McNeill continues to note that the problem was that “no one as yet imagined [my emphasis] that insects might be carriers of disease”. And that “British liberals, in particular, saw quarantine regulations as an irrational infringement of the principle of free trade” and lobbied strongly – and largely successfully – for ‘the economy to be prioritised’. This was in the early years of systematised classical political economy; later the same mercantile lobby prevailed during the Irish potato famine.
An important consequence of this false falsification of the germ theory, is that when John Snow discovered that the mid-century London cholera outbreak was caused by contaminated water, his findings were largely ignored. The end of the prevalence of the miasma theory in medical science only came when Robert Koch in 1882 physically and definitively identified the bacteria which caused cholera.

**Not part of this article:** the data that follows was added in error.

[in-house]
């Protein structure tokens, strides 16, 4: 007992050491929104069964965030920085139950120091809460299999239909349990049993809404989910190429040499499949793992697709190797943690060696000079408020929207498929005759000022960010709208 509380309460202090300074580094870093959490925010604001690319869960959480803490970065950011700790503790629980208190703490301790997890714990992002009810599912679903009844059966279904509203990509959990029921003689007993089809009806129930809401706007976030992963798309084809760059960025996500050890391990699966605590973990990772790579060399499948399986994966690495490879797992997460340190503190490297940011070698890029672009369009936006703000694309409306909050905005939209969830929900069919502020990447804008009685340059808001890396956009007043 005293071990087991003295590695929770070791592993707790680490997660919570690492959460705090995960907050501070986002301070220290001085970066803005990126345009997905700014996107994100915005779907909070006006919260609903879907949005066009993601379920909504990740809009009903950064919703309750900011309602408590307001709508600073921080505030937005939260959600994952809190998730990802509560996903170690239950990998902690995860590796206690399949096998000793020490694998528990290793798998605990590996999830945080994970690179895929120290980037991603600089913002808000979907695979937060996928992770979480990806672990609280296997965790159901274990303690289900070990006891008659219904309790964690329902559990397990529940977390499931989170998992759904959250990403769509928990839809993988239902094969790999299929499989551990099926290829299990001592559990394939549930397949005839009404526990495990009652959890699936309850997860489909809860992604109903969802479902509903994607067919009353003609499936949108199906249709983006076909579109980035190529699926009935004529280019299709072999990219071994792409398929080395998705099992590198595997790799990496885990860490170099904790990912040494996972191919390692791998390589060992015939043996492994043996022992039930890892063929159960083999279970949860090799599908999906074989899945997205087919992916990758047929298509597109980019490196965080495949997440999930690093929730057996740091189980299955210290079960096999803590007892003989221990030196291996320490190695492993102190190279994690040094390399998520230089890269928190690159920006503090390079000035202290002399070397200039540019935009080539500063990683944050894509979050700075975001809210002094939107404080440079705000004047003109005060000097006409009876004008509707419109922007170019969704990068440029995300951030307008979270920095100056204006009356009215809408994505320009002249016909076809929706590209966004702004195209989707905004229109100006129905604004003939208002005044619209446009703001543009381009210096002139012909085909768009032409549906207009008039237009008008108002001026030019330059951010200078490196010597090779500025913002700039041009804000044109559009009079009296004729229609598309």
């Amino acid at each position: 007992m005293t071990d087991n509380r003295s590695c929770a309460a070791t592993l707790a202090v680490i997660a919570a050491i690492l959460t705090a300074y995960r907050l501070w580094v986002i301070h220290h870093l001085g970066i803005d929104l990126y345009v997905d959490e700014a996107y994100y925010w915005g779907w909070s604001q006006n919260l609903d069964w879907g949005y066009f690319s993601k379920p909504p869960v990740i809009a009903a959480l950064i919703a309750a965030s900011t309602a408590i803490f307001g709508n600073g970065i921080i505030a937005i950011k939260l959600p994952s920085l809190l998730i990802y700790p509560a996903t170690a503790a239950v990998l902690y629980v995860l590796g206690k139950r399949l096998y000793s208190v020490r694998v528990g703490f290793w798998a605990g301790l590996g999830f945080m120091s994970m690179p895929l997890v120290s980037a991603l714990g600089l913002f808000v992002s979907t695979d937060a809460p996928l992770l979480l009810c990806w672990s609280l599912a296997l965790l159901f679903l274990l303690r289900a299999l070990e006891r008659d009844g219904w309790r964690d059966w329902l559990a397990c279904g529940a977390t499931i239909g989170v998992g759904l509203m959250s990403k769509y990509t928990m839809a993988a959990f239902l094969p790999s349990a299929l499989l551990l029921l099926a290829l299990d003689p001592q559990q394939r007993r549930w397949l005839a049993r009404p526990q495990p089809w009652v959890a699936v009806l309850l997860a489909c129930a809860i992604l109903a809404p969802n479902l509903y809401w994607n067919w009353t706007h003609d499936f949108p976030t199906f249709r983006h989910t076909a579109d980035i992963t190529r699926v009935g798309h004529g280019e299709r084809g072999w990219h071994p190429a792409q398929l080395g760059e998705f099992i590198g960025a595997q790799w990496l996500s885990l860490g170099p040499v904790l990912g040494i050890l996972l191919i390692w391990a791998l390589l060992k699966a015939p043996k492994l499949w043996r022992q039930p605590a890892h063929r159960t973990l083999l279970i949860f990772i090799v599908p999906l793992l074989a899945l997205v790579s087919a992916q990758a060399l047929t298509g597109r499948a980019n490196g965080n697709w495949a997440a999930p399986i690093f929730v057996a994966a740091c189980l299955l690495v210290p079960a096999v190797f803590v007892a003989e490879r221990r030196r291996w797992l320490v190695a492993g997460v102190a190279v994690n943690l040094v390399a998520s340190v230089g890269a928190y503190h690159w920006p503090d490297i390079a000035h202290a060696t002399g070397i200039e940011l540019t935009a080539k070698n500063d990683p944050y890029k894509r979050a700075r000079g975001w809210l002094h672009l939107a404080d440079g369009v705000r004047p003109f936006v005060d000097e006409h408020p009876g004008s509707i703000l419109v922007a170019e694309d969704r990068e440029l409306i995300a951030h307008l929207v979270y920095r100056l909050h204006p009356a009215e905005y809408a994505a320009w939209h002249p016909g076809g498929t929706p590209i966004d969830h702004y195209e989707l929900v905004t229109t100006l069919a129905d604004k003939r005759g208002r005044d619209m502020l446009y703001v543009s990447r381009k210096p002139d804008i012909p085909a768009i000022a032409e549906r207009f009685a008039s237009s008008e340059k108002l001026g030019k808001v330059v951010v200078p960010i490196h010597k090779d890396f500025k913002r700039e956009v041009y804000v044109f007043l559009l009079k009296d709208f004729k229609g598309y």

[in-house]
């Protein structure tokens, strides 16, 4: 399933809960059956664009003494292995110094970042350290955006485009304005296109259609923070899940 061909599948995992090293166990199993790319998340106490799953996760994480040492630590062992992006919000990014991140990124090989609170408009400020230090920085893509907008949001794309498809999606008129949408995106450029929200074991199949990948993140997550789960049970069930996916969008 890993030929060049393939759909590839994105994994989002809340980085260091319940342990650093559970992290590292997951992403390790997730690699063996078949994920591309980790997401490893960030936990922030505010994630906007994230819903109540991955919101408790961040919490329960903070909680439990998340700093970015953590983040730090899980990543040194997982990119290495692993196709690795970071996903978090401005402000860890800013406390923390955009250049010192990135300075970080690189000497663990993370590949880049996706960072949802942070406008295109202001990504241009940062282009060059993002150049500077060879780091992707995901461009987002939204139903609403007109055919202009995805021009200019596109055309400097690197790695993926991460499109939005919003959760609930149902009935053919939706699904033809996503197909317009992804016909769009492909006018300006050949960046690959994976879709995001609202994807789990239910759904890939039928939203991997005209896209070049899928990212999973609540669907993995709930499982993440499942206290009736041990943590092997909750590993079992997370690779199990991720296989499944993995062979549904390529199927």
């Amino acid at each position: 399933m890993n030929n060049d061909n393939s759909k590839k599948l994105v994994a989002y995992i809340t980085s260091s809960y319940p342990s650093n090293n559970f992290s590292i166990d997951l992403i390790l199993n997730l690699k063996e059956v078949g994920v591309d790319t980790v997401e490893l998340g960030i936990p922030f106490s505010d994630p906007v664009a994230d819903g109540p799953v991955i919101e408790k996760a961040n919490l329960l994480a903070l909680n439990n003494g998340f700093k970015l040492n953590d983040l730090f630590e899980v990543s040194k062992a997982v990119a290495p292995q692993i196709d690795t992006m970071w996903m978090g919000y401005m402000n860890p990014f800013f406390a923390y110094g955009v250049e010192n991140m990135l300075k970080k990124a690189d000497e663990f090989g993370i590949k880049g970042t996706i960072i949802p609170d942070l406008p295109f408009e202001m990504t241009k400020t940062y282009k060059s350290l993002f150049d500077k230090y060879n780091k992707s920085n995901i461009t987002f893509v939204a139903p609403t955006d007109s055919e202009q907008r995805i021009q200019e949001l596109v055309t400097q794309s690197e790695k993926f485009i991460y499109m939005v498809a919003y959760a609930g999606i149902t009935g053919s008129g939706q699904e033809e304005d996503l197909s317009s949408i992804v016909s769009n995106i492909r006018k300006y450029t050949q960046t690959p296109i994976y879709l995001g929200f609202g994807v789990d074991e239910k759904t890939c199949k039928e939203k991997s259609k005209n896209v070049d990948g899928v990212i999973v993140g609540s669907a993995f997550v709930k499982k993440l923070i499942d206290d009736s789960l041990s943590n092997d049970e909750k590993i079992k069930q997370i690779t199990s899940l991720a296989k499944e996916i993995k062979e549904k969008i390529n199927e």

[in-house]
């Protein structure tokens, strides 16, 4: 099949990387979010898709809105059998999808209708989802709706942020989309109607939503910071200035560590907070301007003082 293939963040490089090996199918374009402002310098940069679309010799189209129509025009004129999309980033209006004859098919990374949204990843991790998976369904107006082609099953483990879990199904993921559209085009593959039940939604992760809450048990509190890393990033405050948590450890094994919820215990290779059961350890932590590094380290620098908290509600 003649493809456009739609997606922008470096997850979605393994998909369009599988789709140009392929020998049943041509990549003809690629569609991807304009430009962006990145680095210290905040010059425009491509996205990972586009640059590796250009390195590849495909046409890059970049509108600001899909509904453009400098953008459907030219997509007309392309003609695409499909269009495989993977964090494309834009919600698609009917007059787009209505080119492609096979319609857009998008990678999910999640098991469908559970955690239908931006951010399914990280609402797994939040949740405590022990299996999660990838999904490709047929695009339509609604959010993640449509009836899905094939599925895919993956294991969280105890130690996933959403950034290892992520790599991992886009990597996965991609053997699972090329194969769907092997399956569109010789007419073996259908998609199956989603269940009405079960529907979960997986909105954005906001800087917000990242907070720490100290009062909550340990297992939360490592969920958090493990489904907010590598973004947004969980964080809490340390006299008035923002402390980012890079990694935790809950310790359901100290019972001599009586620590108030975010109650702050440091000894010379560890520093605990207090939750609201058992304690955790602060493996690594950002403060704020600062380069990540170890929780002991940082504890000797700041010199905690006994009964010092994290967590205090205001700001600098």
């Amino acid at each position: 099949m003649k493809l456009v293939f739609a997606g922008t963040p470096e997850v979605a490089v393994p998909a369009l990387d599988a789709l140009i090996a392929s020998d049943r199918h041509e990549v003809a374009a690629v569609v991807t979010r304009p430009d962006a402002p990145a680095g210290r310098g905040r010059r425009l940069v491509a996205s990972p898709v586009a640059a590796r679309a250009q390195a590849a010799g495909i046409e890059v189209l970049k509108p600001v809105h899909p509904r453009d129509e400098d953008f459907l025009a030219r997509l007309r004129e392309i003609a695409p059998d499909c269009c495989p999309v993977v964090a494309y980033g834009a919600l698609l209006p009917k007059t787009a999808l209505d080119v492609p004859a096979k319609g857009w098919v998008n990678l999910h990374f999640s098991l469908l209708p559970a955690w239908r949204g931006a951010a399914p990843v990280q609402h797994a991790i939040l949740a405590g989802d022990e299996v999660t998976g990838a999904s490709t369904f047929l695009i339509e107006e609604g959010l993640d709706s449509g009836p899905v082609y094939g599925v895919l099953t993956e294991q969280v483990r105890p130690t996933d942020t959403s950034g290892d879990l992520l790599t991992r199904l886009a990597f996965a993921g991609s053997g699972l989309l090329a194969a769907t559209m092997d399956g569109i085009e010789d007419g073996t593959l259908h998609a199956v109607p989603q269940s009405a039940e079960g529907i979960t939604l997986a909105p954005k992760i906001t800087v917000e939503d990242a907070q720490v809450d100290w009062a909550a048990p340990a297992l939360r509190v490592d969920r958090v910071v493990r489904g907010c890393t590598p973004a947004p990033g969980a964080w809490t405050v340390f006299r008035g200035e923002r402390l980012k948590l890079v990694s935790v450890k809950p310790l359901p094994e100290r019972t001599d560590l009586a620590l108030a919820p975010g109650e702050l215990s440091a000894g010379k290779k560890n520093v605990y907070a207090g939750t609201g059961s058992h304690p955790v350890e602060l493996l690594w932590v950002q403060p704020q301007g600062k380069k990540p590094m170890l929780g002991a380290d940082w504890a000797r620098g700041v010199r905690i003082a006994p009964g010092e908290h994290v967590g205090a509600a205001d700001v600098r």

Science – including social science – has become a career for many of our brightest minds. But the necessity to build a career can get in the way of the quality of the science. Further, every now and again, career scientists get much more public attention than they would normally get. Even more important than their new-found media exposure is the fact that these scientists suddenly find that they have the ear of senior decision-making politicians; a select few scientists become public warriors with a cause, rather than cloistered academics researching on the margins of public attentiveness.
One important example of this phenomenon was the ‘dry’ academic leaders of economic liberalism in the 1980s. (Paul Krugman – himself having a second career as a media economist – has widely discussed the compromises that career-building places on scientific truth in the social sciences.) Treasury in New Zealand at that time preferred to recruit economists from the ‘dry’ universities, or people who had graduated in other disciplines and could subsequently be inculcated into 1980s’ Treasury ways of thinking. And the worse the economy got – thanks to the recommendations of these very people – the more politicians and media looked to these dry economists for explanations and solutions.